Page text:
Pusha T.: I think the mixtape has always been important, like 100 percent always been important. I don’t even see where it died down, personally. The mixtape…I’m from the era of DJ Clue, even Ron G, the Bad Boy mixtapes, and when The Lox was at the tops the mixtape, and the first song onFive Beats, you know. I think the mixtape has always been important for like breaking records; it’s always been important for showcasing new talent. I mean, Fabolous, to me who is one of the greats, his whole thing started from the mixtape grind. And look at him – he’s here. Still. Everybody who was majorly heavy on the mixtape level is still really here, and is still really a force to be reckoned with. So you’re saying it’s a necessary foundation…
Pusha T.: Yeah, you know, I listen to people’s comments, like a lot of people will say, ‘Damn man, I wish he didn’t put those freestyles [on it].’ I see regular views where people say, ‘Damn, I wish you didn’t put freestyles on the mixtape…I wish it was all original,’ I don’t know if they know the essence of a real mixtape. Because, my mixtape, Jay-Z was rapping over the “Symphony” beat. Foxy Brown was rapping over Lox beats. You know what I’m saying? It was all about – back then – it was all about your favorite artist ripping over something else hot that was out, that was crazy. And when people say that, I begin to wonder like, damn, so you think these mixtapes that are just like 20 songs or 40 songs of original nasty, nasty music…you think that’s a real mixtape?

‘Cause that’s really not. It’s really not. It’s REALLY NOT, and people really need to stop that sh*t. Like, they really need to like put it together, because the way the DJs were putting it together back then, you could listen to them joints all the way through back then. And then you’d get to the end and hear the artist – the dude who might have paid to be on the mixtape. Whatever made the mixtape go, that’s what had to happen. But you know, I’ve been reading comments, and they’ve been like [sarcastically], ‘Yo, why’d you, like, rap over “Money on My Mind” – that’s like so old.’ I’m like, man, dawg, what are you talking? Like that was an incredible beat, and my whole basis for rapping over the beats that I chose to rap over was because I picked those songs, I picked the artists who I thought were at their best.

I thought Wayne was at his best on “Money on My Mind.” I thought Jay was at his best on “Can I Live.” You know what I’m saying? That was my whole thing. And I did “Speakers Going Hammer” because I want people to understand like, sometimes artists are a bit full of themselves. Like, they can’t see anything outside of lyrics. Like if you ain’t lyrical, you ain’t nothing. That’s a lie. It’s not true. If you say Soulja Boy isn’t a genius, you’re a liar. You’re lying. You are. And I felt like “Speaking Going Hammer” is an amazing record, and I watched the energy that it sparks in the club, because like that’s what I go off of. I’m an energy guy. I’m in the club and “Speakers Going Hammer” comes on, and 12 of the cutest girls in the world are going crazy. I’m happy, I’m done, I’m happy. I have to do that. You mentioned how you learned how to write a complete song from your brother, and you mentioned Soulja Boy being really brilliant at what he does. So how does a young rapper who doesn’t have that brother or isn’t a Soulja Boy learn how to complete a song or a project that will make the girls and the thugs move in the club?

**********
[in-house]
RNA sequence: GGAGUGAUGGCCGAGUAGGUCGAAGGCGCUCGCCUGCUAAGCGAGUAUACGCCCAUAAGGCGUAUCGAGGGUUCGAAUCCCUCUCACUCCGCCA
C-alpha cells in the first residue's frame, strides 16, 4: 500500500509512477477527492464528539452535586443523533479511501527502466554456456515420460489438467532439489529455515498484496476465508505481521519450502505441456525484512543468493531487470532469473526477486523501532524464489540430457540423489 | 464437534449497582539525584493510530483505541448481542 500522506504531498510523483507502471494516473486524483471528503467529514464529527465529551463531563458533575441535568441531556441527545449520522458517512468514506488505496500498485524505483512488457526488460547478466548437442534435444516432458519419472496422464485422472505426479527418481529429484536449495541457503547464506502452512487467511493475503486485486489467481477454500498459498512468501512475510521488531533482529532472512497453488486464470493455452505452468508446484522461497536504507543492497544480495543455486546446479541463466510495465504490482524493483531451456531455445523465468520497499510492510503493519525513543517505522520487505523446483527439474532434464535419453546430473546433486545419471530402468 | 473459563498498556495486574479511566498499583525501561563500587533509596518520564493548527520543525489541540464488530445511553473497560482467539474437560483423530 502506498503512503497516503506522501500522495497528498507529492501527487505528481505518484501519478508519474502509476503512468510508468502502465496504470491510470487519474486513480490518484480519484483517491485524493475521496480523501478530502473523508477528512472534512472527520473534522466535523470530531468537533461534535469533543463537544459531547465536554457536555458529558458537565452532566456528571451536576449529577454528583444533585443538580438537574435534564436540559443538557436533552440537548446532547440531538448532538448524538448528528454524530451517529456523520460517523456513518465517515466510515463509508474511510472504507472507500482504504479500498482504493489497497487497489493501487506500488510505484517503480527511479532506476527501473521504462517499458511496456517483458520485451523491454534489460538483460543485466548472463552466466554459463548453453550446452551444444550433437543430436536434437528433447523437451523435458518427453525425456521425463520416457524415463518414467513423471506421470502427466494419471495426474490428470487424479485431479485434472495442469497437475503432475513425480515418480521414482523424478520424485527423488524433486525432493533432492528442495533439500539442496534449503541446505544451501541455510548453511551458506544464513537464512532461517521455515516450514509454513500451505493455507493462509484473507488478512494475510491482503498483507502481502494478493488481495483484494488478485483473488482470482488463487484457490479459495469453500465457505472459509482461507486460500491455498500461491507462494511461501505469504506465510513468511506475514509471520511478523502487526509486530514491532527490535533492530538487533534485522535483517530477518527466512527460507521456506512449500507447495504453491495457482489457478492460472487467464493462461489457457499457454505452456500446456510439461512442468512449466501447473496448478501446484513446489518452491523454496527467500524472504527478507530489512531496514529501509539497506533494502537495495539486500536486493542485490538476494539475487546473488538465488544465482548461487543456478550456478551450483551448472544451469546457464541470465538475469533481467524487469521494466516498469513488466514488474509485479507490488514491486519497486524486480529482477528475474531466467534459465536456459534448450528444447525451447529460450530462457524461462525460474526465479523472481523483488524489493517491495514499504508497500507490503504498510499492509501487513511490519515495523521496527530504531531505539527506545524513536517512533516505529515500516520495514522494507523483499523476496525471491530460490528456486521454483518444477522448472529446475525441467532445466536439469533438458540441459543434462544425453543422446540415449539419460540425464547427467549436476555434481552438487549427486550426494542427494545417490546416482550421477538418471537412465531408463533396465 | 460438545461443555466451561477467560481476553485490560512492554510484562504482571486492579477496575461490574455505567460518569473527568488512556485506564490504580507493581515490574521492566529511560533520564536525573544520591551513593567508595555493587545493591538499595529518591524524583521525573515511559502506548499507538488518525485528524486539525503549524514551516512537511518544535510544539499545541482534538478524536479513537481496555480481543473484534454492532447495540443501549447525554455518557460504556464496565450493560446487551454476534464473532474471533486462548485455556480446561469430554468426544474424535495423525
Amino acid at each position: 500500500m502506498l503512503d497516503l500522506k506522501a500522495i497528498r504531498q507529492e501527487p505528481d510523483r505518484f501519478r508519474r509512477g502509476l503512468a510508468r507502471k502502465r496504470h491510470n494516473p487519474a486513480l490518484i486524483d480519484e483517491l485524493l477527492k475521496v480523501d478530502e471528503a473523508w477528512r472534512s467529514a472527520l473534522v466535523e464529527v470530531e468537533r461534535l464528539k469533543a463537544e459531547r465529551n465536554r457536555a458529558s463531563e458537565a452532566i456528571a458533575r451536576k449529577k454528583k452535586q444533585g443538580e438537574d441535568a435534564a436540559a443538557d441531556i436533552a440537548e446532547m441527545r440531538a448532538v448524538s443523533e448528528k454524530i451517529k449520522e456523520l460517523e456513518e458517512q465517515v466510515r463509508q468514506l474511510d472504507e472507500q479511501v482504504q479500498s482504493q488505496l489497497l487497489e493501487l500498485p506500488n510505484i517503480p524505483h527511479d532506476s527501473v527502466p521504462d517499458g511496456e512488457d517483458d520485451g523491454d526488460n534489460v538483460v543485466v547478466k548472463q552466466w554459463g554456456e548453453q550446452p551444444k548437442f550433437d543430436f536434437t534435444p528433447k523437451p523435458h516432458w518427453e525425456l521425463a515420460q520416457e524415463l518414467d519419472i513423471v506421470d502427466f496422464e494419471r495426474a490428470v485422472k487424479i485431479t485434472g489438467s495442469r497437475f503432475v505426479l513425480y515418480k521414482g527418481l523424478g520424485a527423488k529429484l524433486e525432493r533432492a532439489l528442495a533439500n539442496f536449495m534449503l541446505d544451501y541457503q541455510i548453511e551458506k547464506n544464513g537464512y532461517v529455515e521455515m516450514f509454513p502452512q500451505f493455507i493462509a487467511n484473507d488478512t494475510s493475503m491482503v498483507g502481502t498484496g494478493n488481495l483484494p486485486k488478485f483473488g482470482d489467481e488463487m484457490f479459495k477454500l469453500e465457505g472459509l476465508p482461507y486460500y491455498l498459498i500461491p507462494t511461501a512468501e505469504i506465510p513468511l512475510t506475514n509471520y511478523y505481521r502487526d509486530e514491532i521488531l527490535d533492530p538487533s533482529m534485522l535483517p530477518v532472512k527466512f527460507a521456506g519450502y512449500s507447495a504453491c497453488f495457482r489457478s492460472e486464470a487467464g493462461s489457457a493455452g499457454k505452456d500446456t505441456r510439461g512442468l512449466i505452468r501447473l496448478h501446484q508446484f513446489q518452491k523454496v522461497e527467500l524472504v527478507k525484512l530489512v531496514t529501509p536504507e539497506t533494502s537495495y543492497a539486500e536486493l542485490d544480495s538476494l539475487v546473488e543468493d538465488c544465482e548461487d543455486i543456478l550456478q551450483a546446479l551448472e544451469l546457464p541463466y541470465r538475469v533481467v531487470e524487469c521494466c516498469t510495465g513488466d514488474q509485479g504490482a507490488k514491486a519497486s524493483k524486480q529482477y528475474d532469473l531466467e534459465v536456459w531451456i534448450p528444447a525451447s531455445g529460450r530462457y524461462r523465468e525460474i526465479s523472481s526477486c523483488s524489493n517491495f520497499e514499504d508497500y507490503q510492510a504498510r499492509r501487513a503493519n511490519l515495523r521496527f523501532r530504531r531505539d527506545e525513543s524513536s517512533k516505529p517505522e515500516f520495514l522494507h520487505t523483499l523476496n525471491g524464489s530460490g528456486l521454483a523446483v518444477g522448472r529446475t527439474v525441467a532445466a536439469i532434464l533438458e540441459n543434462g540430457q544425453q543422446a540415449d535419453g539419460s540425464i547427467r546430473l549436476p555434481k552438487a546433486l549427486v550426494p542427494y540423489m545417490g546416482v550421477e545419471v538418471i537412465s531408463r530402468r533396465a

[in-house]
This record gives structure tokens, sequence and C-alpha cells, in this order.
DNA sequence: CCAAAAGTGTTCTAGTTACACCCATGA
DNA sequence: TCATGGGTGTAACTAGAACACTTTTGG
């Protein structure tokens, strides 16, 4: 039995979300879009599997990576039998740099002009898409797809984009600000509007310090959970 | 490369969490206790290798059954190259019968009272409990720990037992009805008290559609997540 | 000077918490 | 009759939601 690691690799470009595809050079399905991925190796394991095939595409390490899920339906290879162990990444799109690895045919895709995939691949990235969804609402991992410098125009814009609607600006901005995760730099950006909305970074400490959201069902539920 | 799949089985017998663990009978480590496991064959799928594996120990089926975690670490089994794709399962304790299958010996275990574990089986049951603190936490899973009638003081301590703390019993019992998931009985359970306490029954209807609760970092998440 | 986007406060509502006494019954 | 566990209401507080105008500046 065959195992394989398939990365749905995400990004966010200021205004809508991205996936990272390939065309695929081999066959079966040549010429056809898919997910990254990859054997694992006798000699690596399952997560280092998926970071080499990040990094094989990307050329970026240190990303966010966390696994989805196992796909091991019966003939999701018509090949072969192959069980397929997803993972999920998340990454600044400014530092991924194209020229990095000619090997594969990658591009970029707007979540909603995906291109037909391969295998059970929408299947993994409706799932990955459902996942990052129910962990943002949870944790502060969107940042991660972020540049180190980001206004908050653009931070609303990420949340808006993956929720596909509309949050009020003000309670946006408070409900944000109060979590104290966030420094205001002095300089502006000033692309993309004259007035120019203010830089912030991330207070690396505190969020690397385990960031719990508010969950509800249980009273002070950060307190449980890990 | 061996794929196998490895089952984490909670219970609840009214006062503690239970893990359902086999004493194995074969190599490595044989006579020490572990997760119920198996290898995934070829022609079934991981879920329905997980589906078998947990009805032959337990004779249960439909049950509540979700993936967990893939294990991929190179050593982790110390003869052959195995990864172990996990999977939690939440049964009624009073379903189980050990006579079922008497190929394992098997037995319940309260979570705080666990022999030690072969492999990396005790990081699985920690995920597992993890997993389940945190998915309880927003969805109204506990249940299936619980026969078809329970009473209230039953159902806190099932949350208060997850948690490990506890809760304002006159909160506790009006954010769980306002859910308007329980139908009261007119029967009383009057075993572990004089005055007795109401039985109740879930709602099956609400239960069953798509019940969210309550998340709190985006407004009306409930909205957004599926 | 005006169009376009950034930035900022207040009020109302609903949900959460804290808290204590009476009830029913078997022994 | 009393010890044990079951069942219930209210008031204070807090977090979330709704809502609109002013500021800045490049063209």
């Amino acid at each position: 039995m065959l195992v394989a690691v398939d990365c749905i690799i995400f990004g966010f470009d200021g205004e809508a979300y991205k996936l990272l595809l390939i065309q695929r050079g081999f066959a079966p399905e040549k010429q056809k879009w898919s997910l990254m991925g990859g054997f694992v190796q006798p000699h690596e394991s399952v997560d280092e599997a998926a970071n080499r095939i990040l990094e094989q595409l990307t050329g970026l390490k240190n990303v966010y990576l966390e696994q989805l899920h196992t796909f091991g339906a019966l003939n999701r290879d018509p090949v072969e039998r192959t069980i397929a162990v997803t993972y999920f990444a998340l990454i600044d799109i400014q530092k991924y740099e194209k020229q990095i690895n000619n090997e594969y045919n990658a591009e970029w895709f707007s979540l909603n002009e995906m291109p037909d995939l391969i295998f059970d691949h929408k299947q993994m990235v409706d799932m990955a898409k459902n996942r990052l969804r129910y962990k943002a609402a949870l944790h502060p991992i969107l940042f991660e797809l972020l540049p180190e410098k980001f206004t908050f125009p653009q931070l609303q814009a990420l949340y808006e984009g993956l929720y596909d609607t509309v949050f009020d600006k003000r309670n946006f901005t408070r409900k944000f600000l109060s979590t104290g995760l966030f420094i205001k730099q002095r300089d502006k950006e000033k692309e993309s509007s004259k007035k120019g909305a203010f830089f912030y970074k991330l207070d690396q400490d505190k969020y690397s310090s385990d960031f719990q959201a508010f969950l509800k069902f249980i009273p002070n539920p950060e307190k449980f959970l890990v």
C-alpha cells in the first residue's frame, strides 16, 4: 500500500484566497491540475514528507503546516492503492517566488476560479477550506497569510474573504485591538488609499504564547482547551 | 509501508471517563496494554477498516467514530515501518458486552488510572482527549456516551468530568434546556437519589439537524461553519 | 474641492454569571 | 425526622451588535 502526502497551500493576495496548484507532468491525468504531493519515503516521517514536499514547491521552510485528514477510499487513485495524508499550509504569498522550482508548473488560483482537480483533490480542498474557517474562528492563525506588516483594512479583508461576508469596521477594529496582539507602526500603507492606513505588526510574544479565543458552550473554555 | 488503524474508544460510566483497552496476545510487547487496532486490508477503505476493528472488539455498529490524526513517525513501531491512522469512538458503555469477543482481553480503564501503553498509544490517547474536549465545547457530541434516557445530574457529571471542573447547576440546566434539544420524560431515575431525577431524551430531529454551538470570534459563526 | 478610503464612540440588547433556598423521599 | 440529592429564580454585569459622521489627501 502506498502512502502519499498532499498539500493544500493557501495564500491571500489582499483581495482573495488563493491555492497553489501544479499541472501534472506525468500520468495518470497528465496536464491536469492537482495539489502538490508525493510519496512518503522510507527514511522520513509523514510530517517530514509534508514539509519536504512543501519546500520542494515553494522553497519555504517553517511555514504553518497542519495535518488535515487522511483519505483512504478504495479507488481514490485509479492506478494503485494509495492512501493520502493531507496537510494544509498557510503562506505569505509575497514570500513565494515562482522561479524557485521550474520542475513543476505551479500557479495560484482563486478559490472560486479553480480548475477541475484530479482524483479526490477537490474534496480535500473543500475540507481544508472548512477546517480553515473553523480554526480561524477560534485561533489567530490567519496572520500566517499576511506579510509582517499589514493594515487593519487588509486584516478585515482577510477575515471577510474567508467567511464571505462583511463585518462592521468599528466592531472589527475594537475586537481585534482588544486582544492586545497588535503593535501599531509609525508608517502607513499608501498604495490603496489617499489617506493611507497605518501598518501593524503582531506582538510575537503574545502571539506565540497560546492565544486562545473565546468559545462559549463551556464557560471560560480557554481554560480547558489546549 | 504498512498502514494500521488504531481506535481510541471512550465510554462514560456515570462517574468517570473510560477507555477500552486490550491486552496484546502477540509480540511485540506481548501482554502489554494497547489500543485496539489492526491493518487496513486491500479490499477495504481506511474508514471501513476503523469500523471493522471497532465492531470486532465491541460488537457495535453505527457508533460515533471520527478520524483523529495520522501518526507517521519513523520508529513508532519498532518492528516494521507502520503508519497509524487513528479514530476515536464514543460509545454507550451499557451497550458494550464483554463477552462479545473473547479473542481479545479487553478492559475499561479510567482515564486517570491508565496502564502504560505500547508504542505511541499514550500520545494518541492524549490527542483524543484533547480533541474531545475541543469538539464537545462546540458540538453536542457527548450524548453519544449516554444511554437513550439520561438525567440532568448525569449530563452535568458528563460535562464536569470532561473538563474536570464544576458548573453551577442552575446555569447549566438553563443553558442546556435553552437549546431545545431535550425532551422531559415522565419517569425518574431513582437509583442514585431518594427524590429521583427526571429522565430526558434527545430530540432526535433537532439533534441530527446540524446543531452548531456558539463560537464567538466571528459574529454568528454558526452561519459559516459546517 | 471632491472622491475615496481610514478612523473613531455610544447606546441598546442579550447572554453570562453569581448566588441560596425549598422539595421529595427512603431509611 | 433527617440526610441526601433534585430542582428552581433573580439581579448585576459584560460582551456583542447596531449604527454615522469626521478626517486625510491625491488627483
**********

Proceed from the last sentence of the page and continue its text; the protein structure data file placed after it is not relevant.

Pusha T.: I mean, I just think it’s being observant. You’ve just gotta really be observant and really have an open mind to these artists. Like to your favorites, and even people who aren’t your favorites. There are people who I don’t get, but when I go to a certain city and see how it reacts, then you totally get the whole movement of it. I wouldn’t ordinarily say – OK, I live in Virginia – and I go to Oakland and I see the whole Hyphy movement…ordinarily, if I sat at my house and saw that on TV, I might not go for it.

But, when I go to the club in Oakland and I see these people doing this, going crazy, and I see how they react – like sometimes you have to be shown. My only thing is like, yo, not everybody can go everywhere, but you MUST keep an open mind to everything. And if there are a group of people who are liking it, there’s probably something in it that you just ain’t discovered yet. You probably should sort of wake up, or just take note. Don’t just be writing things off. OK, well I know the caliber of people you’ve worked with before, and that eclectic sounds probably helped you to earn your new position at G.O.O.D. Music. I want to transition and ask you – with all of your different schedules and different things that you’re doing, do the G.O.O.D. MCs ever physically get together? And what’s the creative atmosphere like?
Pusha T.: Well, at times, we have all been working together. It’s really dope because, the dope part about G.O.O.D. Music is that everybody has a lane. Like ever-y-body has a lane. I don’t rap like Common. Common don’t rap like Big Sean. Big Sean don’t rap like CyHi. You know what I’m saying? CyHi don’t rap like ‘Ye. Like everybody has their own lane. ‘Ye don’t rap like Mos Def, and Mos Def don’t sound like Cudi. Everybody has their own land, so when we attack a project, you know, there’s just a general idea that happens, and everybody just gives their own perspective. That’s a pretty monstrous team you just named.Everybody has their own lane, and has had their own career. So, do egos ever come into play?
Pusha T.: No, not that I’ve ever witnessed. I mean, I haven’t. I mean, I’m the newest one over there, so I come over there and it’s like I’m just in awe how everybody works together, and how it’s like everybody is just so passionate about the music. I can tell you, I’ve been over there, and me and Common have never had a rap coversation. We was really talking about our favorite actors and our favorite movies. And then he’ll get on a track and rap you out of house and home. [laughter]

It just happens. So you know, it’s like it’s never an ego thing. We got so much going on, man, that likewe just get together and pull it together. Like I just did a show with CyHi the other day for XXL, and me and Sean were the only ones in New York, and so me and Sean would be the only ones at that show with him. That’s just how it gonna go. That’s just really how we do it, man.


Pusha T.’